Enjoyment mediates effects of a school-based physical-activity intervention.
ABSTRACT The study evaluated whether targeted changes in factors influencing enjoyment of physical education (PE), physical activity enjoyment, and self-efficacy beliefs about participating in physical activity mediated the effect of the Lifestyle Education for Activity Program (LEAP) intervention on participation in physical activity.
High schools (N=24) paired on enrollment size, racial composition, urban or rural location, and class structure were randomized into control (N=12) or experimental (N=12) groups. Of the 4044 girls enrolled and eligible, 2087 (51.6%) participated in the measurement component of the study. There were 1038 girls in the control group and 1049 girls in the experimental group.
LEAP was a comprehensive school-based intervention emphasizing changes in instruction and school environment designed to increase physical activity among black and white adolescent girls. It was organized according to the Coordinated School Health Program and included a PE component with core objectives of promoting enjoyment of PE, physical activity enjoyment, and self-efficacy.
Latent variable structural equation modeling indicated that: 1) the intervention had direct, positive effects on physical activity and factors influencing enjoyment of PE, which subsequently explained the effects of increased physical activity enjoyment and self-efficacy on increased physical activity; and 2) an additional, indirect effect of physical activity enjoyment on physical activity operated by an influence on self-efficacy.
Increases in enjoyment partially mediated the positive effect of the LEAP intervention. To our knowledge, we have provided the first experimental evidence from a randomized controlled trial linking increased enjoyment with increased physical activity among black and white adolescent girls.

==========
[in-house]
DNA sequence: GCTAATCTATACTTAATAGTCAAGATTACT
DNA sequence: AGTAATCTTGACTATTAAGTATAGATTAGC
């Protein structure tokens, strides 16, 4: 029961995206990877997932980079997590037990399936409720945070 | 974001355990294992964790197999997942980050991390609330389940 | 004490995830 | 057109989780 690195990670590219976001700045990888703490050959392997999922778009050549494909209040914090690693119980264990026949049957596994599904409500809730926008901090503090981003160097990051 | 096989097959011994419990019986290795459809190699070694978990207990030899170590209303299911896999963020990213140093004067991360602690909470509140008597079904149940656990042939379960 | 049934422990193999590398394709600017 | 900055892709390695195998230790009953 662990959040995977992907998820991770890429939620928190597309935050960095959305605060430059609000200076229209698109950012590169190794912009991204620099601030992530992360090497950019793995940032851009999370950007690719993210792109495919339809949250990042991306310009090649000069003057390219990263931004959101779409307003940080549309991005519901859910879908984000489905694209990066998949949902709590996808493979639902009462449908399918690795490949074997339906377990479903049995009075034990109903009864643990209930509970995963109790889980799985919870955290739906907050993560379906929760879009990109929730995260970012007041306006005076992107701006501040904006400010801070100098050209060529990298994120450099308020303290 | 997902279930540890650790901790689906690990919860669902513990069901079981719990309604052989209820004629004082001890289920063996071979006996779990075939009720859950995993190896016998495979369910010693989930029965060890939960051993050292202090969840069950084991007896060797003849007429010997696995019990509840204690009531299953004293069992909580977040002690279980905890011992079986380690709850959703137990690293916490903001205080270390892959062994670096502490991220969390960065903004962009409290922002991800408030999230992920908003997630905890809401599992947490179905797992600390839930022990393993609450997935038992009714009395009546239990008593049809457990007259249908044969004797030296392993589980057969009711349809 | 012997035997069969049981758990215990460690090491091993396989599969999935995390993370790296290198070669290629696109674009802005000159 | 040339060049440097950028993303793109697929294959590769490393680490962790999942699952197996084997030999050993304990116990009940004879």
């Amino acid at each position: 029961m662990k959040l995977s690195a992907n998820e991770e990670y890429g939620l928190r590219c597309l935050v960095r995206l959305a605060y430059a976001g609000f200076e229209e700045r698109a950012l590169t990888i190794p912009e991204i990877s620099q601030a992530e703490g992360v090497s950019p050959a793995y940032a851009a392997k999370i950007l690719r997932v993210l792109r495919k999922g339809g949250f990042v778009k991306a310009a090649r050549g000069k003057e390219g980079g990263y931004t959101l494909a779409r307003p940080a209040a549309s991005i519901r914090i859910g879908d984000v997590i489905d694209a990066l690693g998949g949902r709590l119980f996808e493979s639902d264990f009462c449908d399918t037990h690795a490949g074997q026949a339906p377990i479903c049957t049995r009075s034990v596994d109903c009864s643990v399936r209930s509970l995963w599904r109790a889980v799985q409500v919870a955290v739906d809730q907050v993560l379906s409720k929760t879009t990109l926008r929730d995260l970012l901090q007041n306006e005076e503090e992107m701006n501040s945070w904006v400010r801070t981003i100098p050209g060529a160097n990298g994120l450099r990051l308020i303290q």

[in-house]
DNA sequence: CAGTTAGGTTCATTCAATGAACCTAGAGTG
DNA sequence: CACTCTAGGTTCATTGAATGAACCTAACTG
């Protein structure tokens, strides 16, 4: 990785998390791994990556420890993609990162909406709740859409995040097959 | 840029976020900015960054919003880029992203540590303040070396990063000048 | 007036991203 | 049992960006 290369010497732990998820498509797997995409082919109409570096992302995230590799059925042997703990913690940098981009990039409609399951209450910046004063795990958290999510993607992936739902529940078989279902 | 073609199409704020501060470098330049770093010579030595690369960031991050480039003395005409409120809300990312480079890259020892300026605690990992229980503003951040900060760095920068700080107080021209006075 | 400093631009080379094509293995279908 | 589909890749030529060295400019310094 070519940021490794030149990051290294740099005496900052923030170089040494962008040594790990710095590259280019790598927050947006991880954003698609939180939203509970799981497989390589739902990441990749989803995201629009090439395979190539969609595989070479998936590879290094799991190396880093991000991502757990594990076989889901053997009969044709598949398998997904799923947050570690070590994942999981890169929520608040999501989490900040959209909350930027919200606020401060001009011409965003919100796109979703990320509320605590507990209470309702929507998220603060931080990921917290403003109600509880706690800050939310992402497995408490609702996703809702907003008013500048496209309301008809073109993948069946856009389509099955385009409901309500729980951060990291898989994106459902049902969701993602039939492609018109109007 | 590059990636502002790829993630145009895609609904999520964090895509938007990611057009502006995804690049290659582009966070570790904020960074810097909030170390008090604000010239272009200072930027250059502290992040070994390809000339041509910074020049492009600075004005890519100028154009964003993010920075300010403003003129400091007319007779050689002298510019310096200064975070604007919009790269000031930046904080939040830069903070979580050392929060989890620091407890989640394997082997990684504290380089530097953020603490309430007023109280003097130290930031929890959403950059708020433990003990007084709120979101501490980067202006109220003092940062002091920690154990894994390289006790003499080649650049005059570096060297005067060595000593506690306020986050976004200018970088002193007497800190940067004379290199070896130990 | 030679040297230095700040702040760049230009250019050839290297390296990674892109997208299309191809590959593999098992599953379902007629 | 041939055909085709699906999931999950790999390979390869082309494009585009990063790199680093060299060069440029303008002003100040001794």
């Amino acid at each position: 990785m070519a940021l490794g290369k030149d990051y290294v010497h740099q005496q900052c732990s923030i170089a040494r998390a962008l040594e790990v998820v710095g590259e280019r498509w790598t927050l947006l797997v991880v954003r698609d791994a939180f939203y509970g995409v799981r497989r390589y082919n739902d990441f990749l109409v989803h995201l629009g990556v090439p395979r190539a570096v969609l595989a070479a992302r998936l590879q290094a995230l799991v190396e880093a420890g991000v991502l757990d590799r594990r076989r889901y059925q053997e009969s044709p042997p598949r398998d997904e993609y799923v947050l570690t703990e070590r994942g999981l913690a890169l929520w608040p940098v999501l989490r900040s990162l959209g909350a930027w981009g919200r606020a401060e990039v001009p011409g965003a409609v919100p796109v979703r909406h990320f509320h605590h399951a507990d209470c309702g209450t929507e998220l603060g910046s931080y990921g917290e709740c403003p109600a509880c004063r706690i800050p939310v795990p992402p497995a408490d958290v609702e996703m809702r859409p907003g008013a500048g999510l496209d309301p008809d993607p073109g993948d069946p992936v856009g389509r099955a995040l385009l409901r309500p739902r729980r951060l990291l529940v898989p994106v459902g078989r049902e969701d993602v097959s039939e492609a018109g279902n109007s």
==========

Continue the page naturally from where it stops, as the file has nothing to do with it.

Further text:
- SourceAvailable from: Diane BerryJournal of National Black Nurses' Association: JNBNA 12/2014; 25(2):47-54.
- Journal of Physical Activity and Health 01/2014; 11:109-117. · 1.95 Impact Factor
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ABSTRACT: Introduction: Obesity is one of the leading causes of preventable morbidity and mortality world-wide. The behavioural nature of the condition has been highlighted by the fact that it is largely the result of an energy imbalance between calories consumed and calories expended. In that respect, obesity related morbidity and mortality can be reduced through preventive behaviours. As behavioural scientists, economists have done little to date to explain and understand why the demand for obesity preventing activities is low. The aim of this paper is to develop an economic theory-based dynamic model to gain better understanding of people’s obesity preventive behaviours. Methods: A literature search using a PICO approach was developed to identify the relevant variables considered to influence the demand for obesity preventive goods. To inform the model, a framework was developed to group variables and help determine appropriate linkages between them. Results: Anchors, anxiety and anxiety driven variables are fundamental influences of people’s risk reduction actions. The anchors, which are environmental as well as personal in character, serve as references and stimulate anxieties. However, anxiety levels are driven by many other variables including stigma and perceived health outcomes. In response to one’s anxiety an individual will take actions which can be explained, at least in part, by conventional economic theories particularly in terms of costs and utilities. Conclusions: Conventional economic theories of consumer behaviour cannot fully explain the demand for obesity preventive goods. The model demonstrates that many factors have to be considered including health economic, psychological and behavioural economic theories. The model should be tested through a well designed questionnaire before using it in a general adult population.Journal of Behavioural Economics, Finance, Entrepreneurship, Accounting and Transport. 07/2014; 2(3):70-76.